Under the Democratic Party’s sweeping overhaul of U.S. health care, West Virginia is to provide Medicaid health benefits to an estimated 130,000 more low-income residents.
In the early years of the expansion, the federal government — well, federal taxpayers — would cover the additional cost.
But in later years, the state — well, state taxpayers — would shoulder a share of those costs.
How much would this cost? Nobody knows.
The optimistically named Affordable Care Act expanded Medicaid because uninsured people go to emergency rooms when they need care. Caring for the uninsured costs money.
As the Daily Mail reported, it was once estimated that expanding Medicaid could save $288 million on charity care in 2014 — and still more later.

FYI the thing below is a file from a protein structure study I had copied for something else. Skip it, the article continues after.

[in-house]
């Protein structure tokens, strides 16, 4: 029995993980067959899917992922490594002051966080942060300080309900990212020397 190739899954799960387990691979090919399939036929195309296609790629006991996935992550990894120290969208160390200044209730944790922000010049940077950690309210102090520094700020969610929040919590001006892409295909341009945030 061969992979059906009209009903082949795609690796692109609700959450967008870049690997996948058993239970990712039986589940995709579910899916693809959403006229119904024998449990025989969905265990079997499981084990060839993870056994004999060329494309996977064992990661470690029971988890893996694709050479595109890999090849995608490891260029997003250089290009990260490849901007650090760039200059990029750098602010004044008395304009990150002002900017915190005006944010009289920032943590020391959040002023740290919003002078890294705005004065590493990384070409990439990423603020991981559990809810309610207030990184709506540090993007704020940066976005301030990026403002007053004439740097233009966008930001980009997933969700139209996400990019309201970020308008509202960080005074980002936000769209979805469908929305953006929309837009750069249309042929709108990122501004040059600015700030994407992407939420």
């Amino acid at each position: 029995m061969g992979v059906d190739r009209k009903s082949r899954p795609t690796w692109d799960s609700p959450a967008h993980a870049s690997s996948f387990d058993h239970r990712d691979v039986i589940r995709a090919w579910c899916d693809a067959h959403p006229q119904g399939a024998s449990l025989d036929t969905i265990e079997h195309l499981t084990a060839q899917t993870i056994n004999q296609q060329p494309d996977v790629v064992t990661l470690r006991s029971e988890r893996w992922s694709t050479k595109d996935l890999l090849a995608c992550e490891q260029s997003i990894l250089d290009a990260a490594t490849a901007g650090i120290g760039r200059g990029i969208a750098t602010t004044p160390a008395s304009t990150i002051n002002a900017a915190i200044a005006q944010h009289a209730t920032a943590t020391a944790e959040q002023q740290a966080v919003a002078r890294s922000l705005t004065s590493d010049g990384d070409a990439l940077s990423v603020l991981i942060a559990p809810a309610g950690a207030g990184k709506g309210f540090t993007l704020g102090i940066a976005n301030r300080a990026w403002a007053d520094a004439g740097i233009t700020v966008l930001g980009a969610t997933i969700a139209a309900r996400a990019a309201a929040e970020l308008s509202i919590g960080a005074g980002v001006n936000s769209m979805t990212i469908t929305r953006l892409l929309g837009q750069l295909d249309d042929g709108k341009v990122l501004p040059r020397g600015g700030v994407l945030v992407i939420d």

Estimated, estimated, estimated.
But existing Medicaid programs have been the fastest-growing cost in state budgets, surpassing even public education. West Virginia has not been able to accurately foresee the costs of the program it has.
Gov. Earl Ray Tomblin wants to know what the state will be getting into if it expands Medicaid. Taxpayers should want to know, too.
Accordingly, the state will pay experts more than $800,000 to get a better fix on the situation.
That’s a good idea. After all, there are at least two factors that could cause costs to zoom.
First, West Virginia has long paid health care providers far less than it costs them to treat Medicaid patients. Some doctors refuse Medicaid patients for that reason.
The cost of the current program is understated.
Second, the designers of the Affordable Care Act simply assume that if uninsured people get Medicaid coverage, they will go to the doctor, follow medical
advice and improve their health, and thereby cut health care costs in the long term.
It could carry big costs.
— Distributed by The Associated Press